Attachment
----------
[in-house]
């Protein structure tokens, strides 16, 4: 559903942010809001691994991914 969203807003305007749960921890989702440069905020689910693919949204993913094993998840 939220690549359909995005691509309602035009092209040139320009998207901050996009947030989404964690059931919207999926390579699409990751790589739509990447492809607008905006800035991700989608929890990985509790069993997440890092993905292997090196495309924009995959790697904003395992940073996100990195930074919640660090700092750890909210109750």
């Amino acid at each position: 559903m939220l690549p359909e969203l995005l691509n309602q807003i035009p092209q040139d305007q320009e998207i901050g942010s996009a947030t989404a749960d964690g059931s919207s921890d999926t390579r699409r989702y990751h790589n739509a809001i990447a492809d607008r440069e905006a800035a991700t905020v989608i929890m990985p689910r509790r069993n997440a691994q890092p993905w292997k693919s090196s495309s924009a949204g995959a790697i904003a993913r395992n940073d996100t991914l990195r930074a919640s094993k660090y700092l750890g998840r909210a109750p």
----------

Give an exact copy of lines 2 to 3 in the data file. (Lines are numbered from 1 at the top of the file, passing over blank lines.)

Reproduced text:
């Protein structure tokens, strides 16, 4: 559903942010809001691994991914 969203807003305007749960921890989702440069905020689910693919949204993913094993998840 939220690549359909995005691509309602035009092209040139320009998207901050996009947030989404964690059931919207999926390579699409990751790589739509990447492809607008905006800035991700989608929890990985509790069993997440890092993905292997090196495309924009995959790697904003395992940073996100990195930074919640660090700092750890909210109750």
């Amino acid at each position: 559903m939220l690549p359909e969203l995005l691509n309602q807003i035009p092209q040139d305007q320009e998207i901050g942010s996009a947030t989404a749960d964690g059931s919207s921890d999926t390579r699409r989702y990751h790589n739509a809001i990447a492809d607008r440069e905006a800035a991700t905020v989608i929890m990985p689910r509790r069993n997440a691994q890092p993905w292997k693919s090196s495309s924009a949204g995959a790697i904003a993913r395992n940073d996100t991914l990195r930074a919640s094993k660090y700092l750890g998840r909210a109750p």